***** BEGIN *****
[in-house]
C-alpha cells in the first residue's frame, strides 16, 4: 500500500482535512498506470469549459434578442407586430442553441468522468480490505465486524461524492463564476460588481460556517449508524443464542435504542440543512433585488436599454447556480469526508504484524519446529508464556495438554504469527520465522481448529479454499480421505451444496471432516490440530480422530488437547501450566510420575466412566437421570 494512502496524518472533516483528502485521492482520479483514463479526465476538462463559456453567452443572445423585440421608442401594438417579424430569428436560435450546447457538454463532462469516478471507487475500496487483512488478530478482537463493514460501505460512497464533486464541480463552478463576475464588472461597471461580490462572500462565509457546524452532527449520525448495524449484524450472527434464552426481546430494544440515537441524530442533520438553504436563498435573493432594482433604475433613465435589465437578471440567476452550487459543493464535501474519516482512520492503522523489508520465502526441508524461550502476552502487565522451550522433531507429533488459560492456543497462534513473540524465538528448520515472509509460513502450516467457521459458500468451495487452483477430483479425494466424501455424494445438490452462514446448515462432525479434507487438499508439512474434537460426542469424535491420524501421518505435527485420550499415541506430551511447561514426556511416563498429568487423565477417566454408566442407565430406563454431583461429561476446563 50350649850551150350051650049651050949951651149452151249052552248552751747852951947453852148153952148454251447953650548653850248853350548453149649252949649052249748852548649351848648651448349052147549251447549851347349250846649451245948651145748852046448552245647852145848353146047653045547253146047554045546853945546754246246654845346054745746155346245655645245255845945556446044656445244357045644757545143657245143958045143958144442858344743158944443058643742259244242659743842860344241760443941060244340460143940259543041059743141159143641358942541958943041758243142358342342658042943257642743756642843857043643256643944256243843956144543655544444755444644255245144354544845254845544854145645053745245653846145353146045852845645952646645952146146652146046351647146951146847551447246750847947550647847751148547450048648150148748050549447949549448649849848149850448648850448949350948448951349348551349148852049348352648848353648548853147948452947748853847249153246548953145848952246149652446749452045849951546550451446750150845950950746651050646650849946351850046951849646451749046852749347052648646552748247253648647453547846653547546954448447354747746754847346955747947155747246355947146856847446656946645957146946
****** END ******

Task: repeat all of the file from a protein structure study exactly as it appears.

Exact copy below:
[in-house]
C-alpha cells in the first residue's frame, strides 16, 4: 500500500482535512498506470469549459434578442407586430442553441468522468480490505465486524461524492463564476460588481460556517449508524443464542435504542440543512433585488436599454447556480469526508504484524519446529508464556495438554504469527520465522481448529479454499480421505451444496471432516490440530480422530488437547501450566510420575466412566437421570 494512502496524518472533516483528502485521492482520479483514463479526465476538462463559456453567452443572445423585440421608442401594438417579424430569428436560435450546447457538454463532462469516478471507487475500496487483512488478530478482537463493514460501505460512497464533486464541480463552478463576475464588472461597471461580490462572500462565509457546524452532527449520525448495524449484524450472527434464552426481546430494544440515537441524530442533520438553504436563498435573493432594482433604475433613465435589465437578471440567476452550487459543493464535501474519516482512520492503522523489508520465502526441508524461550502476552502487565522451550522433531507429533488459560492456543497462534513473540524465538528448520515472509509460513502450516467457521459458500468451495487452483477430483479425494466424501455424494445438490452462514446448515462432525479434507487438499508439512474434537460426542469424535491420524501421518505435527485420550499415541506430551511447561514426556511416563498429568487423565477417566454408566442407565430406563454431583461429561476446563 50350649850551150350051650049651050949951651149452151249052552248552751747852951947453852148153952148454251447953650548653850248853350548453149649252949649052249748852548649351848648651448349052147549251447549851347349250846649451245948651145748852046448552245647852145848353146047653045547253146047554045546853945546754246246654845346054745746155346245655645245255845945556446044656445244357045644757545143657245143958045143958144442858344743158944443058643742259244242659743842860344241760443941060244340460143940259543041059743141159143641358942541958943041758243142358342342658042943257642743756642843857043643256643944256243843956144543655544444755444644255245144354544845254845544854145645053745245653846145353146045852845645952646645952146146652146046351647146951146847551447246750847947550647847751148547450048648150148748050549447949549448649849848149850448648850448949350948448951349348551349148852049348352648848353648548853147948452947748853847249153246548953145848952246149652446749452045849951546550451446750150845950950746651050646650849946351850046951849646451749046852749347052648646552748247253648647453547846653547546954448447354747746754847346955747947155747246355947146856847446656946645957146946